Japanese automaker Toyota yesterday announced new details of its first ever commercial fuel cell vehicle (FCV).
The Toyota Mirai – meaning ‘future’ in Japanese – will feature a driving range of around 312 miles (502km), with a fuel consumption of 67 miles per gallon (28.5 km/L) gasoline equivalent.
Despite the fact that its fuel consumption is higher, the Toyota Mirai features the longest driving range of any so-called ‘zero emissions vehicle’.*
The Mirai itself contains a revolutionary new engine type, which combusts hydrogen and oxygen within a fuel cell, in order to generate electrical energy. This electrical energy is then used to power motors which drive the car’s wheels.
Hydrogen fuel cell cars have an advantage over battery-electric vehicle as they can have higher maximum ranges, and can refill their hydrogen fuel at a rate similar to traditional gasoline-powered vehicles.
“Toyota realized in the early 90’s that electrification was key to the future of the automobile,” said Toyota North America CEO Jim Lentz. “Just as the Prius introduced hybrid-electric vehicles to millions of customers nearly twenty years ago, the Mirai is now poised to usher in a new era of efficient, hydrogen transportation.”
New hydrogen infrastructure agreement
While FCVs like the Mirai have advantages in terms of range and refill times, they require a large amount of support infrastructure.
In order to solve this problem, Toyota also yesterday announced plans to collaborate with other major Japanese car markers to build towards a hydrogen economy.
Toyota, Nissan and Honda have agreed to work together to form the Research Association of Hydrogen Supply/Utilization Technology (HySUT) group.
This group will provide significant funding for the construction of hydrogen fuelling stations around Japan. Once stations are constructed the three companies will also cover one third of their operating costs, to a total of 11 million yen per station.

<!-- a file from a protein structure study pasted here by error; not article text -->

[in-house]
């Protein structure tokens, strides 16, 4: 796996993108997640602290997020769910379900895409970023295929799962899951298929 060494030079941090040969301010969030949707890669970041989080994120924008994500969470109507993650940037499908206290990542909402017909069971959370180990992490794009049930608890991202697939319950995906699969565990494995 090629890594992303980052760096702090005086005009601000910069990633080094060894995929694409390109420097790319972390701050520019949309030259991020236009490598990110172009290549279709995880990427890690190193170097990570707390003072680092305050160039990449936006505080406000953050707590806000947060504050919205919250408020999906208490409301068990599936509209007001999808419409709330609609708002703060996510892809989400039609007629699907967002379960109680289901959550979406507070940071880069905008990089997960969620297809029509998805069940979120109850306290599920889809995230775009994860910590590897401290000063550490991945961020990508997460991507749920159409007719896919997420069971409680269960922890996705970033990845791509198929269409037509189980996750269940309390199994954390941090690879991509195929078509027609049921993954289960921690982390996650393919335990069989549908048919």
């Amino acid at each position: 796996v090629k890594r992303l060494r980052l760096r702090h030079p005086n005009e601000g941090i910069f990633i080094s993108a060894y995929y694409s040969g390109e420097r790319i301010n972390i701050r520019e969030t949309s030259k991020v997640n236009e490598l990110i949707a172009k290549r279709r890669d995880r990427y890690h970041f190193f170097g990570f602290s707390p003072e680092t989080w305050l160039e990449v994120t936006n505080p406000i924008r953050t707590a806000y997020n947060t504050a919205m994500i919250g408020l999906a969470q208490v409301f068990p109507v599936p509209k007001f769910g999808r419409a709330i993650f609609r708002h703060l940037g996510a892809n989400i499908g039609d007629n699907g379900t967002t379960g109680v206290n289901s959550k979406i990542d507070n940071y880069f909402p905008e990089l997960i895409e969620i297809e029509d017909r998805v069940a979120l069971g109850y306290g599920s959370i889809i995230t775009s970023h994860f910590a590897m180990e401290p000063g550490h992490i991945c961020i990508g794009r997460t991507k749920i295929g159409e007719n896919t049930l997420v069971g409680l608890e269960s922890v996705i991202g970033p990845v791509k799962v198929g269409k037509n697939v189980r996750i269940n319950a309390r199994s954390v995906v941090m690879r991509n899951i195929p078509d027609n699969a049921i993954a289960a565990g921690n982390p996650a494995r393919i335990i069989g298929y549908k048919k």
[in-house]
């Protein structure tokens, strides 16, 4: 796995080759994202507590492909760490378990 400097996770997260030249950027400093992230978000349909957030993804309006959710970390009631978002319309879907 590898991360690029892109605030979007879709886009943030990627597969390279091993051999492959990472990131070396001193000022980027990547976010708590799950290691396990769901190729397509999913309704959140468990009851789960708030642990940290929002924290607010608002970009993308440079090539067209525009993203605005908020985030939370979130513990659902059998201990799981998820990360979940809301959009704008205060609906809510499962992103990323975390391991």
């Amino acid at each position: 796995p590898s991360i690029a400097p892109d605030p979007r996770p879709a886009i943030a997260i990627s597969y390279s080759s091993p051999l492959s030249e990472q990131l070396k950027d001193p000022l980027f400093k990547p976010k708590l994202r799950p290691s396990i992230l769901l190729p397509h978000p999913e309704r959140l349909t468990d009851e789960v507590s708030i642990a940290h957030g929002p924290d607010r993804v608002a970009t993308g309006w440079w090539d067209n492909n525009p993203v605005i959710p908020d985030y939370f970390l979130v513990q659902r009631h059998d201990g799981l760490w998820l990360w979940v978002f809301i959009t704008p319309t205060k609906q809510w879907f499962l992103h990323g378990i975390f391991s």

HySUT will also help fuelling stations improve their customer service in order to create an attractive refuelling network for FCV owners.
The companies behind this plan hope that their investment will make FCVs a more popular form of transport, and be mutually beneficial towards their plans to market these cars into the future.
*Although it is possible to produce hydrogen for fuel cell vehicles using techniques that create zero emissions, steam reforming of natural gas – sometimes referred to as steam methane reforming (SMR) – is currently the most common method of producing commercial bulk hydrogen. Steam reforming uses methane to yield carbon monoxide and hydrogen (CH4 + H2O ⇌ CO + 3 H2).
Carbon monoxide (CO) is only a very weak direct greenhouse gas, but has important indirect effects on global warming. Carbon monoxide is an ozone precursor, and also reacts with the hydroxyl (OH) radicals in the atmosphere, reducing their abundance. As OH radicals reduce the lifetimes of many strong greenhouse gases (such as methane), CO indirectly increases the global warming potential of these gases.
Thus current fuel cell cars are not strictly zero emissions as the production of their fuel releases carbon monoxide. Zero emission production is becoming more common through electrolysis powered by solar power as has been demonstrated by Hyundai in Australia.
By Michael Cruickshank and Tim Brown